Cerebral palsy woman in plea to be heard

PUBLISHED: 16:37 21 May 2008 | UPDATED: 10:52 12 August 2010

A VULNERABLE woman with cerebral palsy has been denied the right to speak for nearly six months because nobody will pay to replace her speech machine.

A VULNERABLE woman with cerebral palsy has been denied the right to speak for nearly six months because nobody will pay to replace her speech machine.

Tanya Backhouse, 31, from Bromley, is desperate for a new machine because her current one is broken and needs to be constantly recharged, making it difficult to move around.

The disorder affects her muscle and body movement, but with a speech machine she is able to communicate normally.

However, now Ms Backhouse is forced to communicate with eye movement signalling 'yes' or 'no', and she is feeling isolated and lonely.

Her support worker, Debbie Barr, has battled since December for the new £8,000 computer, approaching Bromley social services and the Primary Care Trust (PCT), but nobody will take responsibility for buying it.

Mrs Barr, who has known Ms Backhouse since she was 12, said: "It's completely inhumane to leave somebody with no means of communication. She has no muscle control, all she can do is say yes or no by moving her eyes up or down.

"I don't like it when I lose my mobile phone so it's difficult to imagine how frustrating it is for Tanya. She is trying to remain positive but it's very difficult not to get fed up.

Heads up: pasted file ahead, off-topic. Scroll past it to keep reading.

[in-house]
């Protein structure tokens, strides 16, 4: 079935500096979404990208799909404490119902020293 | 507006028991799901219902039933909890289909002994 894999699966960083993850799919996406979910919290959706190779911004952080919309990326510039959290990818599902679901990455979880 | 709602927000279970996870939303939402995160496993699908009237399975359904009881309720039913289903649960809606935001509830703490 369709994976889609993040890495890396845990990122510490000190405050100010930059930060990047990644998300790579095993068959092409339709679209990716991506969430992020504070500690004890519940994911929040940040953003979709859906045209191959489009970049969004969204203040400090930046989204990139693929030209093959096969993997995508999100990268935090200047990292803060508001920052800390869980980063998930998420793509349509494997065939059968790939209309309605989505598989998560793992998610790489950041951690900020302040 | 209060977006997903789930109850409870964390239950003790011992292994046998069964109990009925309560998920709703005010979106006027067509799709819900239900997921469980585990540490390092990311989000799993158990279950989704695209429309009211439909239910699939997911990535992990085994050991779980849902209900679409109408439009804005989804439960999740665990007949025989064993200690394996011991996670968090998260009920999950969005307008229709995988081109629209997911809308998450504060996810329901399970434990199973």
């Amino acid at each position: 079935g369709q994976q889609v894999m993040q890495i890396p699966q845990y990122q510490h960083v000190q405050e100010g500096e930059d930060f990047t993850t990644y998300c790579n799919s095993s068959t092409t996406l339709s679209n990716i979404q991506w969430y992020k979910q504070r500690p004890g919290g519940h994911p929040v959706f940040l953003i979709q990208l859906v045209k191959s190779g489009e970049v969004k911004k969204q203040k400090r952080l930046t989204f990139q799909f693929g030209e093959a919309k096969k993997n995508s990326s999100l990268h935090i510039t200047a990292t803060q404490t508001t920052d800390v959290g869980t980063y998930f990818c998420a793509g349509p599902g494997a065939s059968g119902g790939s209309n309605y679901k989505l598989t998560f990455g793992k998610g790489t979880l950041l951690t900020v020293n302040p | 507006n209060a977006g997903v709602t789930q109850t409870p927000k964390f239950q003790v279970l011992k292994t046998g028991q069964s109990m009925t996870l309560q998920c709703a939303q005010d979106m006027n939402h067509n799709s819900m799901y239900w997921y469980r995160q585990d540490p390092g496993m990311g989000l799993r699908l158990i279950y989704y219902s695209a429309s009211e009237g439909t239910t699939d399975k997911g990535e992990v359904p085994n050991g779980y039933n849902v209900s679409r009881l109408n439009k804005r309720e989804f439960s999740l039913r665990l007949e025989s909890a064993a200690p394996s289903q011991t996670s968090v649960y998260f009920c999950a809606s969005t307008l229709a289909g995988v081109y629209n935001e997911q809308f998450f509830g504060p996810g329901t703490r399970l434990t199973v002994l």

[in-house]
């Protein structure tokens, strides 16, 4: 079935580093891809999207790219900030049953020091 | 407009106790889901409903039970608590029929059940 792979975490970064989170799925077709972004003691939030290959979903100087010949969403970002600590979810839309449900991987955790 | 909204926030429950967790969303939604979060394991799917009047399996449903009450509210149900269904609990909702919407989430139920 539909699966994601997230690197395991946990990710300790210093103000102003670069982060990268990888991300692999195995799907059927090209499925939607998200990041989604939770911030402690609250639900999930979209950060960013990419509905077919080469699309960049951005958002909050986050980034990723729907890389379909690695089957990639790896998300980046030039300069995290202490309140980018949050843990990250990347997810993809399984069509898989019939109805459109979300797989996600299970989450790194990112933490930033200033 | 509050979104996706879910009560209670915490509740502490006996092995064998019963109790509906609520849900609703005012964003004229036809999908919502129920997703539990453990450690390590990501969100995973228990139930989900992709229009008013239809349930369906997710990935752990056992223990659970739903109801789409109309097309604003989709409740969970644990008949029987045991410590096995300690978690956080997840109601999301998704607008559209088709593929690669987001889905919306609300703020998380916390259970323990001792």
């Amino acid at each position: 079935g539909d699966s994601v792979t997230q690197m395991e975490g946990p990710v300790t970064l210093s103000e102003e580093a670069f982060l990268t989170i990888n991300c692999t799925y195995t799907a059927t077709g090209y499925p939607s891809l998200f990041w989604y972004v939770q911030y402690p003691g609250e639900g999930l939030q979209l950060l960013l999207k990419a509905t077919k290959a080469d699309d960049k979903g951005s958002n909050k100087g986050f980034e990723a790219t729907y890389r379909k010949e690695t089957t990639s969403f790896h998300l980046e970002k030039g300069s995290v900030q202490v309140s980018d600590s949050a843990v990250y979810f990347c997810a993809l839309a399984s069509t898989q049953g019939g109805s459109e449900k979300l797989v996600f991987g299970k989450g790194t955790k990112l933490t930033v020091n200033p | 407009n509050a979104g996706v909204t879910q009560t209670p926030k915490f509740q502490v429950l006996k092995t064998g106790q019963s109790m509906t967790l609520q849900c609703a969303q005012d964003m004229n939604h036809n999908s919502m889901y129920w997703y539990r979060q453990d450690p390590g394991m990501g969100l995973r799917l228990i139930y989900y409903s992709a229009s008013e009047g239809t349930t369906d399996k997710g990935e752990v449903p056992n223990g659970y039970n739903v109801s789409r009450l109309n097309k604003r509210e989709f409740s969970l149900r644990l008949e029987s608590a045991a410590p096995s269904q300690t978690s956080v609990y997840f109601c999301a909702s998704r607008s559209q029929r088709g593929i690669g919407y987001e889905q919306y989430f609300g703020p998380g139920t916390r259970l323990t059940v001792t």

"She feels vulnerable and it's lonely when she can't talk with anyone. There seems to be a real void in who is responsible for paying for the new machine. When we tell people about her situation, they are amazed that this can happen in England."

Ms Backhouse does not have any learning difficulties and is currently studying for a BTEC in travel and tourism, but when her machine doesn't work it's impossible to do any study.

Mrs Barr said she is determined to keep fighting for the machine until Ms Backhouse is granted the basic human right of communication.

She said: "We have met our MP Bob Neill who spoke to Boris Johnson, Ken Livingstone's senior Disability policy advisor, and we have also emailed David Cameron. We have also tried to get Stephen Hawking to support us.

"We are now looking at taking legal action. We went to an event at Inner Temple a few weeks back and spoke to solicitors there but there is more work to do."

A spokesman for Bromley council said: "Bromley Primary Care Trust and Bromley council are fully aware of the issues relating to Ms Backhouse's communication aid and actions have already been taken to resolve the situation."

Last Saturday, a group of eight people walked the seven bridges of London to raise awareness of Ms Backhouse's situation and they have also made a petition to send to Prime Minister Gordon Brown.

* To sign the petition or for more information, please contact Debbie Barr on

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